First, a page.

GUEST COLUMN: Couldn’t function in COVID without truckers

GUEST COLUMN: Couldn’t function in COVID without truckers

During national trucking week, Langley group spotlights what went into ensuring drivers keep rolling

By Dave Earle/Special to Langley Advance Times

As we approach six months into a global pandemic, “essential” has taken on a different meaning.

While economies shut down in an attempt to keep the coronavirus at bay and our health-care systems functioning, we all had to grapple with two questions: Could we operate virtually? And if not, was our service essential to daily life?

The British Columbia Trucking Association (BCTA) was lucky to be able to answer “yes” to the first question.

More importantly, our members could answer “yes” to the second.

Throughout the pandemic, trucking companies – and professional truck drivers in particular – have reliably provided an essential service that helped the rest of us survive.

But they didn’t do this in a vacuum. Many players helped out.

During national trucking week this year, Sept. 6 to 12, it seems right to acknowledge the community of effort that went into supporting our industry and its work.

We all had to pivot.

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We worked with federal and provincial governments and health authorities to establish protocols and exemptions to allow food and supplies to flow safely across the country and the border.

Trucking companies learned to follow new health protocols, source and distribute masks, gloves and sanitizer to their drivers and staff, and figure out how to keep trucks on the road given changing demand and types of cargo for transport.

They couldn’t just shut down.

Professional drivers felt the profound impact of these changes and uncertainty.

Though truck drivers are already isolated in their vehicles while on the road, like other frontline workers they could not maintain an immediate-family-only bubble.

They not only had to think about their own exposure, but also the possibility of carrying the virus back to their loved ones.

They couldn’t stay in controlled workplaces. They relied on protocols to work in unfamiliar, uncertain environments.

And, all of us – worrying about potential quarantines, stocking our shelves, embracing online shopping – became hyper aware that we couldn’t function without truck drivers.

As other businesses struggled with the shutdown, truck drivers lost access to many of the services that would have helped them: restaurants, card lock stores, washrooms and some rest areas became off limits or, like drive-thru-only food services, impossible to use.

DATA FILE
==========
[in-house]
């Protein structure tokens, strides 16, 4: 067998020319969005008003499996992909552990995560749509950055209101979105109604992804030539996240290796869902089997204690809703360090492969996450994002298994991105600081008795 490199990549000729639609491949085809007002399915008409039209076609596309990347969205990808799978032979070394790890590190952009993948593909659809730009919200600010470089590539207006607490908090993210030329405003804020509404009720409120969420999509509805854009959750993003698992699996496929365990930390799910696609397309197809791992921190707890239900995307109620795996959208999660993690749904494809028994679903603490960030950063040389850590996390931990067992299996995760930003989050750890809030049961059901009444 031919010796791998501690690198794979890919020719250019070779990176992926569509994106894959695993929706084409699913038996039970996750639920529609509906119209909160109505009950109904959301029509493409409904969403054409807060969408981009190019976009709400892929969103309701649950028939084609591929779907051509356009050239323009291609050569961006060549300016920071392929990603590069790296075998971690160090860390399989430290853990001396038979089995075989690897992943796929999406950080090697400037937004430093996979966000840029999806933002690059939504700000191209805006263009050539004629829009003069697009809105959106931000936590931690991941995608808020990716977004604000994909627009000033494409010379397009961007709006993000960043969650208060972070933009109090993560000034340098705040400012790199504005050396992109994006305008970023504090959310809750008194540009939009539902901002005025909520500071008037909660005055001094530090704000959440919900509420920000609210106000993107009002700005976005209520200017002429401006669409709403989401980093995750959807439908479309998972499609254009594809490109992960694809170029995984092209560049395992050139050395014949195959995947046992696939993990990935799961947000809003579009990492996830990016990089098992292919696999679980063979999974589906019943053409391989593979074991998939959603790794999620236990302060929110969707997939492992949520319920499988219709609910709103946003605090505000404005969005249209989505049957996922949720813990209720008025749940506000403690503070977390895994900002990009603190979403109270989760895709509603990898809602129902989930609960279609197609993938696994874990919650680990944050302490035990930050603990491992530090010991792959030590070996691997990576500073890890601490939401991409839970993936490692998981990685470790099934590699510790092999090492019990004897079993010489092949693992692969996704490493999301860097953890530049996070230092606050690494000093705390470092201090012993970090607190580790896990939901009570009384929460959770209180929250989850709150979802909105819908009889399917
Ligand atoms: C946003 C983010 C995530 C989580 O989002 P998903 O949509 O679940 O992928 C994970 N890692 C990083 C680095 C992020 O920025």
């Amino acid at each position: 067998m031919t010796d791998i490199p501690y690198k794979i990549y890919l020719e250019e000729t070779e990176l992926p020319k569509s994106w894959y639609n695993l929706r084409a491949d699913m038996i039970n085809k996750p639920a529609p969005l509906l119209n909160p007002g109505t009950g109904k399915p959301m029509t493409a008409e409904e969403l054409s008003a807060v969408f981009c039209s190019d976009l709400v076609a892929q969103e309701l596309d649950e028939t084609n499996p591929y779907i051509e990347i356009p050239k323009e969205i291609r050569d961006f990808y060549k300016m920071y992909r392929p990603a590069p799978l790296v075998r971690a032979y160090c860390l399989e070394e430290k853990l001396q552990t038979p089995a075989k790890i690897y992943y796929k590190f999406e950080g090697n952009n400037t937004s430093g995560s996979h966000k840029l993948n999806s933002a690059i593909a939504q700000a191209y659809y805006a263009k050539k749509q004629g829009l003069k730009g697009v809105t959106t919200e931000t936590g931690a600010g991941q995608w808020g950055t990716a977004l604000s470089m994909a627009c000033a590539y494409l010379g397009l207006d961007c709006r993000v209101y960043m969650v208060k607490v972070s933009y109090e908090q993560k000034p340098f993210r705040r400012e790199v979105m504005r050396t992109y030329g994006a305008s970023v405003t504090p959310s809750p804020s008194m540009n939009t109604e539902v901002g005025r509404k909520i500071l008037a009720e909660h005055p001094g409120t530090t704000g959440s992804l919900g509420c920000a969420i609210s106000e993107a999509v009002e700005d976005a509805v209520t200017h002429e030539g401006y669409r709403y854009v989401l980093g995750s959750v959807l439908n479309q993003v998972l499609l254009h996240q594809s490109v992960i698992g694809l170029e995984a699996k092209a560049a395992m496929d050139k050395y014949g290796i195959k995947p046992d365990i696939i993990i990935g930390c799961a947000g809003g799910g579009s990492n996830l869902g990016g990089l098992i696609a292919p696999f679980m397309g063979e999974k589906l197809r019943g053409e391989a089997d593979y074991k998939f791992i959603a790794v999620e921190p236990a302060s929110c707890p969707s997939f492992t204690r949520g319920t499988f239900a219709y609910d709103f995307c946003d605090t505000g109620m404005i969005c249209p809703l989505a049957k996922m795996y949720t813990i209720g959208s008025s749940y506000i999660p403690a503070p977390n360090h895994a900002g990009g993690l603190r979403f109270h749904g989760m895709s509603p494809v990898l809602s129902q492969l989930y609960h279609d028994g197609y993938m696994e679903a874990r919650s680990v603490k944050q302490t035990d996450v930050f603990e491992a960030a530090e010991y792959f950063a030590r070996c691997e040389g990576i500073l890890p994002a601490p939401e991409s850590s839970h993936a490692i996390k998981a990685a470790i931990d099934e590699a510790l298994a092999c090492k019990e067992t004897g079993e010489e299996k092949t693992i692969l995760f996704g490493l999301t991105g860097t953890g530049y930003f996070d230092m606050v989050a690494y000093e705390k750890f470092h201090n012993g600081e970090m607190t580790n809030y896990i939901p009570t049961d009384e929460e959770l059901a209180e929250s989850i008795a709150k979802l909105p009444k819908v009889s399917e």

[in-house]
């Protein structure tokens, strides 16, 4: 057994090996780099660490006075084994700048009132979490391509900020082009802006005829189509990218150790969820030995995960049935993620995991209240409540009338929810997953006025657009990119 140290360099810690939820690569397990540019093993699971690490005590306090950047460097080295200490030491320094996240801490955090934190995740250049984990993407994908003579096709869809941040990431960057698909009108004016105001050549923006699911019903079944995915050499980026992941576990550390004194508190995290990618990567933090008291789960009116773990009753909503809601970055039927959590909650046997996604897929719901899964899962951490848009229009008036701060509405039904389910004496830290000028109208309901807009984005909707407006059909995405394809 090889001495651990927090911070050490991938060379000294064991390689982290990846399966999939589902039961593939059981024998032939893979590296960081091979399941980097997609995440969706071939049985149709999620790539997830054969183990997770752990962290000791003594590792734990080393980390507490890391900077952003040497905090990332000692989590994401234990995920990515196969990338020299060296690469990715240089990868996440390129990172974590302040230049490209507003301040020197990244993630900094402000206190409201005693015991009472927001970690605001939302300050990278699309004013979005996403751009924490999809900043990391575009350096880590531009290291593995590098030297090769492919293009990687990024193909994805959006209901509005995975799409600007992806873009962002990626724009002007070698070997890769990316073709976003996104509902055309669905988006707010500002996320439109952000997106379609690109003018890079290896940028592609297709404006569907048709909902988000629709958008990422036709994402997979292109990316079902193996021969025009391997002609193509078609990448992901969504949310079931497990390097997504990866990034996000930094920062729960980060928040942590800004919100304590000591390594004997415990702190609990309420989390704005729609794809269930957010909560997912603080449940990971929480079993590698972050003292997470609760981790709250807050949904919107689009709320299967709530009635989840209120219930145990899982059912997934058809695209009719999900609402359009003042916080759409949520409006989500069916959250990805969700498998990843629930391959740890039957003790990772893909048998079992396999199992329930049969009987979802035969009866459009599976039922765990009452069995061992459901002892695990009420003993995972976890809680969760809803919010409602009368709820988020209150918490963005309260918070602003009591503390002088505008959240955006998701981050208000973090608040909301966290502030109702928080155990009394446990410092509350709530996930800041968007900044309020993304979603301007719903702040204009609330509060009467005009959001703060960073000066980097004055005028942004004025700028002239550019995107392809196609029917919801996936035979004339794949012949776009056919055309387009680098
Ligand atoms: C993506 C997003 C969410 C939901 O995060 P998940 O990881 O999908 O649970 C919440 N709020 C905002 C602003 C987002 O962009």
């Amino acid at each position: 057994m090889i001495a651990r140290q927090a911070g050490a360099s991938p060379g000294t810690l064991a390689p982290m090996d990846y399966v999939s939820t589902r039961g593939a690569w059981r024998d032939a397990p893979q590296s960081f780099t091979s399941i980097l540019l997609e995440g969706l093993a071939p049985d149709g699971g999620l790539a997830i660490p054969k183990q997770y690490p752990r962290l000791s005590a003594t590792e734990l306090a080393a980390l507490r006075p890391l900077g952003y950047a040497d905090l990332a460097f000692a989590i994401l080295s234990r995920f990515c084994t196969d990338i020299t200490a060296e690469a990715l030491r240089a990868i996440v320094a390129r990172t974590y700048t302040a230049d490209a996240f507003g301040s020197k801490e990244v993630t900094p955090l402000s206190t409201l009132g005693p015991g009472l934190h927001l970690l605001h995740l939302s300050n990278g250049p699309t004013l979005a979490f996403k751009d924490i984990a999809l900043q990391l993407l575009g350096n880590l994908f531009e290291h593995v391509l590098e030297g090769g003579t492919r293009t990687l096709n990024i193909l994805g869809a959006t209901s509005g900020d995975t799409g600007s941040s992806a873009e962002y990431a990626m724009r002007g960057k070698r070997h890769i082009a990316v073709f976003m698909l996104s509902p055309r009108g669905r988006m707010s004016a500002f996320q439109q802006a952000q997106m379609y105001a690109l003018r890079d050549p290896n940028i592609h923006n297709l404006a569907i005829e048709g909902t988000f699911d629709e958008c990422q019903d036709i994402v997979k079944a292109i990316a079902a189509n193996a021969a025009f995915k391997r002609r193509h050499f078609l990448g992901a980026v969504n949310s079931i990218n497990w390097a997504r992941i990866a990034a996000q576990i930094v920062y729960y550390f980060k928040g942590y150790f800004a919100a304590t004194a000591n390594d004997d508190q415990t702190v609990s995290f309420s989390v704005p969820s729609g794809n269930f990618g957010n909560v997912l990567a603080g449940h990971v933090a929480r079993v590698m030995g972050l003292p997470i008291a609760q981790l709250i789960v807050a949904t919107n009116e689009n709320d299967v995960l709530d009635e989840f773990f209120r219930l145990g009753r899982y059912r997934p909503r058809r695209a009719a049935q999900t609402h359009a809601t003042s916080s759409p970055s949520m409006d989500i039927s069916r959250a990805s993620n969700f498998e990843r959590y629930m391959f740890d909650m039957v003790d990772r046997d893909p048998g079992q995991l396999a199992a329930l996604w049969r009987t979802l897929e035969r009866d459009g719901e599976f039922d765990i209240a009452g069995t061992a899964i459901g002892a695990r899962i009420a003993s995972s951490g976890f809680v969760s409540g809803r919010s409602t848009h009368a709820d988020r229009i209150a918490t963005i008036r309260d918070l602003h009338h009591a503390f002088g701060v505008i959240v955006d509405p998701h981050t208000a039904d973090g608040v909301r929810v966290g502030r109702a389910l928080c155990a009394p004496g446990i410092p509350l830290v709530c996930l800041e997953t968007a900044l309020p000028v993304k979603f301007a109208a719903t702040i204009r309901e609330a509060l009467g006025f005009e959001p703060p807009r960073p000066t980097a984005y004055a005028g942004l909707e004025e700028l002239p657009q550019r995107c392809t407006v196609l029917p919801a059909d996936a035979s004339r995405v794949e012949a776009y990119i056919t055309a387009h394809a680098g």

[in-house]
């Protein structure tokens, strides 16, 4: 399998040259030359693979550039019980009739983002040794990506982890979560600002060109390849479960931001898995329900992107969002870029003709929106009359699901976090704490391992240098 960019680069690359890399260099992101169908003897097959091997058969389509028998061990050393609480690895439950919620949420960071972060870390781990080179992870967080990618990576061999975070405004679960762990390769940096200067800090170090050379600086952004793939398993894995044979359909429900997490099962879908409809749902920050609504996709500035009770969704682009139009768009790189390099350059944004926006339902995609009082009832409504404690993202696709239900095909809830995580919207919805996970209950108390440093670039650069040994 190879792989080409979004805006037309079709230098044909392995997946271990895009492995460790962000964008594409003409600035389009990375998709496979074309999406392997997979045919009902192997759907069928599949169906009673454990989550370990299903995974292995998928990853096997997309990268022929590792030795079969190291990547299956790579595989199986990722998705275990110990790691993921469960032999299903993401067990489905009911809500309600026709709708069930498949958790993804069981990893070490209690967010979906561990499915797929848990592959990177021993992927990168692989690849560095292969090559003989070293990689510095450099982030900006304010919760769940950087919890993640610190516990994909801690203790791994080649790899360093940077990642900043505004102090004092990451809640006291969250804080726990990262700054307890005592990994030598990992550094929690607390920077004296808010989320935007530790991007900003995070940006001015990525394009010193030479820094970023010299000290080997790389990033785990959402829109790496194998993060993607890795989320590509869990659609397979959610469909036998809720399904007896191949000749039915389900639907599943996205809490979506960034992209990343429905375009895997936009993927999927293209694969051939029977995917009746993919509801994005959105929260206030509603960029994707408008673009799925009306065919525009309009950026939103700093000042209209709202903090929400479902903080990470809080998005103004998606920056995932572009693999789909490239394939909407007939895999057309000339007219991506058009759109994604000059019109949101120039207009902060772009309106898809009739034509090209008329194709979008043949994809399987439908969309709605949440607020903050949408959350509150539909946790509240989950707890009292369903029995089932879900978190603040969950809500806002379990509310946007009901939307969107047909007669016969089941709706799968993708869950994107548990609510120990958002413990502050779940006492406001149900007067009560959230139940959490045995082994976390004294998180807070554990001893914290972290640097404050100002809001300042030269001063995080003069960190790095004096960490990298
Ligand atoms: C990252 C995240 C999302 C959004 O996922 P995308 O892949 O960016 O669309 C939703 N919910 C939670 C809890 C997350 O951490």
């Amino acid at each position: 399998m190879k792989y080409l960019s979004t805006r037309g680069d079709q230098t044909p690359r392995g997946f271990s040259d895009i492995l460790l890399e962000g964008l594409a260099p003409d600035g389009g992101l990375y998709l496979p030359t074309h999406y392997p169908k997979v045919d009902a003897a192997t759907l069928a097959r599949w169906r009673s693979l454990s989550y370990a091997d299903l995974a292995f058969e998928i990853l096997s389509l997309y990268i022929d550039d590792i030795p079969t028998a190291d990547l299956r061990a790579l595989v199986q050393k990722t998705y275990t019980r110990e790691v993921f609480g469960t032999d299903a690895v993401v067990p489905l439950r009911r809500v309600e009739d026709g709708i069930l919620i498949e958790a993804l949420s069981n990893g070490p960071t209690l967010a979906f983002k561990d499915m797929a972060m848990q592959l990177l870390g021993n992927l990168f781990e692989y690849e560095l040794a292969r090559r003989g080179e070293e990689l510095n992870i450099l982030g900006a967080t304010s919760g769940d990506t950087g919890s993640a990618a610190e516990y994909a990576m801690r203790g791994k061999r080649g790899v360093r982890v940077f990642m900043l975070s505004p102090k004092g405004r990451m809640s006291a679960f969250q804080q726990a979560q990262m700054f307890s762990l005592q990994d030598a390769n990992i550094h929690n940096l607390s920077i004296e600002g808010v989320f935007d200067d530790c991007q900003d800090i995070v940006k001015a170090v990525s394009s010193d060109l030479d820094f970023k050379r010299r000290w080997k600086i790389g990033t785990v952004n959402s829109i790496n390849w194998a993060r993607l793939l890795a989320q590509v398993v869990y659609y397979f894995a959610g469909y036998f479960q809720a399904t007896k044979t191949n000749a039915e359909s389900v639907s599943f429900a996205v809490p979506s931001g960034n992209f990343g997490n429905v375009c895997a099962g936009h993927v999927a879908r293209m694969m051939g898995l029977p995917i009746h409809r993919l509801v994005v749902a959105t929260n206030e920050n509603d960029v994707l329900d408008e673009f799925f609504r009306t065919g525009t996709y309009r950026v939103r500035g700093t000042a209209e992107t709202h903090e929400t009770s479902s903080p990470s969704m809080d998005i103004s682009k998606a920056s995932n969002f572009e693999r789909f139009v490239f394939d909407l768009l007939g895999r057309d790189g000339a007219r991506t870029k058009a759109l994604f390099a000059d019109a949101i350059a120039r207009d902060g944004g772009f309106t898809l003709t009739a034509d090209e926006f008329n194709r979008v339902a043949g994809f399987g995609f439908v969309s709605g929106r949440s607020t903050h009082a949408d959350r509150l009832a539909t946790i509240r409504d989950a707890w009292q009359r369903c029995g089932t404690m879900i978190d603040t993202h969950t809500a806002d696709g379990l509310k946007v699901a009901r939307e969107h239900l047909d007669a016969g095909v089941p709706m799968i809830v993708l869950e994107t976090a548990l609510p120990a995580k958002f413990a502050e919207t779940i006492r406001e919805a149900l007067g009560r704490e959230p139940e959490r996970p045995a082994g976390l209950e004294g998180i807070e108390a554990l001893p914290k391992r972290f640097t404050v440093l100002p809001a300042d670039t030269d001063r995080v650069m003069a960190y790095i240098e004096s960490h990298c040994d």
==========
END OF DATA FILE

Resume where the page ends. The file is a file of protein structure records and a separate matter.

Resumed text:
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No one anticipated the breadth of these challenges, and they inspired an unprecedented response.

Restaurants, including small businesses in B.C. communities like Greenwood, Christina Lake, and Midway, figured out how to serve truck drivers.

A group of concerned business owners in Kamloops created a meal solution for drivers.

Deploying food trucks at card lock locations throughout B.C., with alerts for drivers via Facebook and a dedicated website, Meals for Truckers. From April to August, food trucks in Kamloops, Kelowna, West Kelowna, Chilliwack and, initially, Prince George served up meals and snacks.

BCTA members, individuals, organizations, and businesses voluntarily sponsored $70,000 in free meals for truck drivers at these locations.

Our provincial government also reacted, arranging for mobile washrooms at inspection stations and food trucks at B.C. rest areas serving commercial vehicles.

The Vancouver Fraser Port Authority set up washrooms for drivers hauling marine containers.

Hotels launched special “truck driver” rates, including for short stays, enough time for a nap and shower.

Communities like Valemount and Revelstoke contacted BCTA to share lists of local services catering to truck drivers.

This was happening not just in B.C., but across Canada and North America, as people posted “thank you” signs in their windows, handed out sandwiches and sanitizer, stood applauding passing rigs at roadsides and fences.

Use of the #ThankATrucker hashtag on social media, promoted by both the Canadian Trucking Alliance and the American Trucking Associations, is one indicator of the level of appreciation and encouragement.

The response of individuals, businesses and communities was heartwarming, welcome, and essential.

Without this support, the often invisible supply chain we all rely on would have crumbled.

COVID-19 is far from beaten.

But our industry and other essential service providers are still going strong.

Happy National Trucking Week to the industry, and, on behalf of BCTA’s members, thank you to all the players in our widespread and generous community for your understanding and support.


– David Earle is president and chief executive officer of BCTA – a member-based, non-profit, non-partisan advocacy organization recognized as the voice of the provincial motor carrier industry, representing more than 1,200 truck and motor coach fleets and more than 200 suppliers to the industry. BCTA members operate over 16,000 vehicles, employ 26,000 people, and generate over $2.2 billion in revenue annually in the province.



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